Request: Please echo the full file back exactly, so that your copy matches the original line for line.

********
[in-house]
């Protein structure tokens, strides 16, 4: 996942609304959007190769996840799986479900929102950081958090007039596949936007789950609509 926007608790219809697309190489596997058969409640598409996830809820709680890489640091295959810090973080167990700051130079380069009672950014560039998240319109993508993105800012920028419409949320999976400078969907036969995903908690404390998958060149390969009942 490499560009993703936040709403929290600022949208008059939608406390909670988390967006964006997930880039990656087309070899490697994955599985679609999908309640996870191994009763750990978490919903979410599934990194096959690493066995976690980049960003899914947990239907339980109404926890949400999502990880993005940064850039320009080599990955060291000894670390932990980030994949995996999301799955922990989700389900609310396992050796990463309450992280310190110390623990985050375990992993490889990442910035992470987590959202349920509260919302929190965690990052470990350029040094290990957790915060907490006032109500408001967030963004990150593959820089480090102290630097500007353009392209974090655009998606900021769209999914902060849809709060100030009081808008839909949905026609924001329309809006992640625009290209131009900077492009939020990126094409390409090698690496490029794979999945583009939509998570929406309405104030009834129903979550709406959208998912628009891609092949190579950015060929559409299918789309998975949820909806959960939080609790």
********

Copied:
[in-house]
């Protein structure tokens, strides 16, 4: 996942609304959007190769996840799986479900929102950081958090007039596949936007789950609509 926007608790219809697309190489596997058969409640598409996830809820709680890489640091295959810090973080167990700051130079380069009672950014560039998240319109993508993105800012920028419409949320999976400078969907036969995903908690404390998958060149390969009942 490499560009993703936040709403929290600022949208008059939608406390909670988390967006964006997930880039990656087309070899490697994955599985679609999908309640996870191994009763750990978490919903979410599934990194096959690493066995976690980049960003899914947990239907339980109404926890949400999502990880993005940064850039320009080599990955060291000894670390932990980030994949995996999301799955922990989700389900609310396992050796990463309450992280310190110390623990985050375990992993490889990442910035992470987590959202349920509260919302929190965690990052470990350029040094290990957790915060907490006032109500408001967030963004990150593959820089480090102290630097500007353009392209974090655009998606900021769209999914902060849809709060100030009081808008839909949905026609924001329309809006992640625009290209131009900077492009939020990126094409390409090698690496490029794979999945583009939509998570929406309405104030009834129903979550709406959208998912628009891609092949190579950015060929559409299918789309998975949820909806959960939080609790």